Red Rocks amphitheater

Coloradans enjoy Red Rocks Amphitheatre, shown here on Nov. 12, 2011.

Music fans will hear about Jesus if they attend concerts at Red Rocks. They can thank a federal judge for that.

We're supposed to have free speech, but the government does a poor job of treating all messengers and messages the same.

It is technically correct to say our country's law-enforcement agencies protect "peaceable" assembly, as required by the First Amendment. Yet, a space alien without knowledge of our laws might conclude the right to protest belongs to those who are scary and violent. Our visitor might believe might makes right and peaceful assemblies are easily quashed.

When left-wing rioters attacked a police precinct in Minneapolis last year, Americans watched law enforcement retreat. Protesters, meanwhile, burned the precinct building without any apparent concern for property or human lives that may have remained inside.

A few months later, Colorado Springs police officers took shelter in a command vehicle as armed, left-wing protesters blocked motorists and tormented a residential neighborhood.

When right wing protesters attacked the U.S. Capitol on Jan. 6, a few security and law enforcement officers ushered them in.

Contractors and city employees in Denver spent most of the summer and into the fall trying to clean graffiti off the Colorado Capitol and fix more than $1 million in damages caused by unobstructed left-wing protesters.

For much of the past two years, Americans have watched violent and deadly protests go minimally challenged, if at all, by big city politicians who apparently think all forms of activism are protected by the law. They are not.

All peaceful protest has the protection of the First Amendment, no matter what state or local laws a municipality, county, state, or other publicly funded entity may want to enforce. Violent protests, which includes anything that harms or threatens persons or property, are lawful nowhere in the United States because all jurisdictions have rules against wanton violence and destruction.

The simple distinction between peaceful and harmful gets lost on a society with diminishing knowledge of the founding principles that guide common behavior.

That may explain why Denver city officials have worked overtime to protect attendees of shows at Red Rocks Ampitheatre from hearing the religious proselytizing of Joseph Maldonado. The vice president of an advertising agency, Maldonado's faith compels him to evangelize. He sued after police and Red Rocks authorities told him he must move to a location of their choosing or stop preaching.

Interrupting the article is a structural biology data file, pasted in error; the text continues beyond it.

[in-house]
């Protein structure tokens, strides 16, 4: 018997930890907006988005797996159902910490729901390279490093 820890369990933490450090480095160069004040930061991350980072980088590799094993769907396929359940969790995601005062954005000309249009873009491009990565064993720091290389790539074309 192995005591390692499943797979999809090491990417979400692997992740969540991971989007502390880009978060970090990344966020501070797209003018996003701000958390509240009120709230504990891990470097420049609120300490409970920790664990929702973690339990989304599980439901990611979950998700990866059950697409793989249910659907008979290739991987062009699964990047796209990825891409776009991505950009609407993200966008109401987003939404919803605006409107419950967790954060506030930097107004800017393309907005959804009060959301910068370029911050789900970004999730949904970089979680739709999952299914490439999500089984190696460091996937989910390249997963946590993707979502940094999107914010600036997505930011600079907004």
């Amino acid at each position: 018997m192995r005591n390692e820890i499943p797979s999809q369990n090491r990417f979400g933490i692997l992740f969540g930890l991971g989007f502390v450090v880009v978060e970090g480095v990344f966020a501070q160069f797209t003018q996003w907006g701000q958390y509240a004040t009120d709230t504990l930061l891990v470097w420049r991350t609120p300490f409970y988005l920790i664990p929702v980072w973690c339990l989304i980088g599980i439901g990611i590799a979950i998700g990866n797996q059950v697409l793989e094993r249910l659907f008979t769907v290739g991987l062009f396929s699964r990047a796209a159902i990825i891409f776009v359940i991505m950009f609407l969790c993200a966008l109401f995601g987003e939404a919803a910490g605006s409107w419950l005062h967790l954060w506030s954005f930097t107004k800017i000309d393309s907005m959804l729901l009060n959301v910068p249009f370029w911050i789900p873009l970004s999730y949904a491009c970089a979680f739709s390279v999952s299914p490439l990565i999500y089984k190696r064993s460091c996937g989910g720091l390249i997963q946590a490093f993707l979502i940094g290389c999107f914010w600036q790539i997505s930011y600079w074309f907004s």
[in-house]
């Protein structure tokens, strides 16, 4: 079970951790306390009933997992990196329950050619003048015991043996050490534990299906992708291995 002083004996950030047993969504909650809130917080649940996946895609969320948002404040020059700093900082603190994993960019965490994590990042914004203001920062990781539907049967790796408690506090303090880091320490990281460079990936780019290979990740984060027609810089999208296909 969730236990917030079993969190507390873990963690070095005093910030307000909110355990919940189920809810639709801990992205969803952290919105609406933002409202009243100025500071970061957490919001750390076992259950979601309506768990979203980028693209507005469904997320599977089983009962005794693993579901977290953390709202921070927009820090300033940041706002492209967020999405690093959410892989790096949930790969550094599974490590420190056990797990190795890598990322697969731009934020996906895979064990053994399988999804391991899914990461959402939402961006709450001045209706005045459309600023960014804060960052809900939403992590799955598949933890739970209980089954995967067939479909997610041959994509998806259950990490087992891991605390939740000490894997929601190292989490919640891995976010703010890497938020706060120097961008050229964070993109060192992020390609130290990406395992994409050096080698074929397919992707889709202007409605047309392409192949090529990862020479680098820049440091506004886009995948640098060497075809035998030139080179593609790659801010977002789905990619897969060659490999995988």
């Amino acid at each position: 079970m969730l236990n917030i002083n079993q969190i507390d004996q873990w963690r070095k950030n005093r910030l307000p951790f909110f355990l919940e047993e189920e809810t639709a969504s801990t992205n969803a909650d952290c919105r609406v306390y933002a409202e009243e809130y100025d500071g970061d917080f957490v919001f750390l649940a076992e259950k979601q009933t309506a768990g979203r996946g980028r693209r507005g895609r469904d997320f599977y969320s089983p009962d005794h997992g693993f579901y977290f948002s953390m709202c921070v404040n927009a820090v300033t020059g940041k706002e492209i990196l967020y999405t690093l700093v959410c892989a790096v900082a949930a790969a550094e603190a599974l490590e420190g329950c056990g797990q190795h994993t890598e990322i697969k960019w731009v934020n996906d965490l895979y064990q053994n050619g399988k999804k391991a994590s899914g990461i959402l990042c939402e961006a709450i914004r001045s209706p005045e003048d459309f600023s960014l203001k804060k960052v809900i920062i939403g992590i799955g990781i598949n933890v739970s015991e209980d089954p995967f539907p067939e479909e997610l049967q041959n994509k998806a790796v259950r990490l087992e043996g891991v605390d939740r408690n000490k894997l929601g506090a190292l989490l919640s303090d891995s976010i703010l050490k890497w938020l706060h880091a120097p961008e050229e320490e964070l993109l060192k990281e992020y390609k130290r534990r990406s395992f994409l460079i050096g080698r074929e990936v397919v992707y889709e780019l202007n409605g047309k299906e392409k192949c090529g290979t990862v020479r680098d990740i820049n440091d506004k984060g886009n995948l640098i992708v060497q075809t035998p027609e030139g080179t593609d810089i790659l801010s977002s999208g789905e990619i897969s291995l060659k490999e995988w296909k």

We've seen this before. The University of Colorado and other colleges and universities have tried to relegate peaceful demonstrations to so-called "free-speech zones," which the legislature nixed. News flash: All public property constitutes a "free speech zone."

"He wants to share his message on the sidewalks abutting the Top Circle Lot and the Upper North Lot (of Red Rocks) before and during ticketed events at the Amphitheater," wrote U.S. District Senior Judge R. Brooke Jackson, ruling in favor of Maldonado's lawsuit. "Plaintiff has evangelized at these locations on a few occasions without incident."

The only incident occurred when Maldonado and friends tried to evangelize attendees in line for a Snoop Dogg Concert in 2019. They touched no one, blocked no one and broke nothing. Nevertheless, authorities told them to leave because they were not in a pre-authorized speech zone. The group walked away peacefully, and Maldonado peacefully filed a lawsuit with good cause. Police and other city employees not only failed to uphold his First Amendment rights, they used their authority to violate them.

"I assume that many, perhaps most, people who buy tickets for an event at the Amphitheatre are not particularly interested in being proselytized to by Mr. Maldonado or anyone else,..." Jackson wrote in granting Maldonado a preliminary injunction against the city. "But that practical reality does not trump the constitutional issue."

Free speech does mean anything goes, even if a protester's activities fall short of violence. Colorado Revised Statute 18-9-108 declares a public assembly unlawful if it "significantly obstructs or interferes with the meeting, procession, or gathering by physical action, verbal utterance, or any other means."

One can easily preach the gospel on city property without doing anything that "significantly obstructs" attendees at an event. One can stand near the ticket line and advocate communism – or declare God a fiction – without "significantly" obstructing anyone.

The moment a demonstration becomes violent, destructive, or "significantly" disruptive, law enforcement has an obligation to intervene. Cops have an equal obligation to defend peaceful protests of all kinds. Whether peaceful or violent, authorities should never concern themselves with the content of a message – no matter how annoying or unpopular – if communicated peacefully.

Our laws are mostly simple and intuitive, especially when it comes to free expression. We do not get to break things, hurt people, or disrupt events when we advocate change. We get to think, believe, and advocate whatever we want – up to and including social revolution – if we do so in peace.

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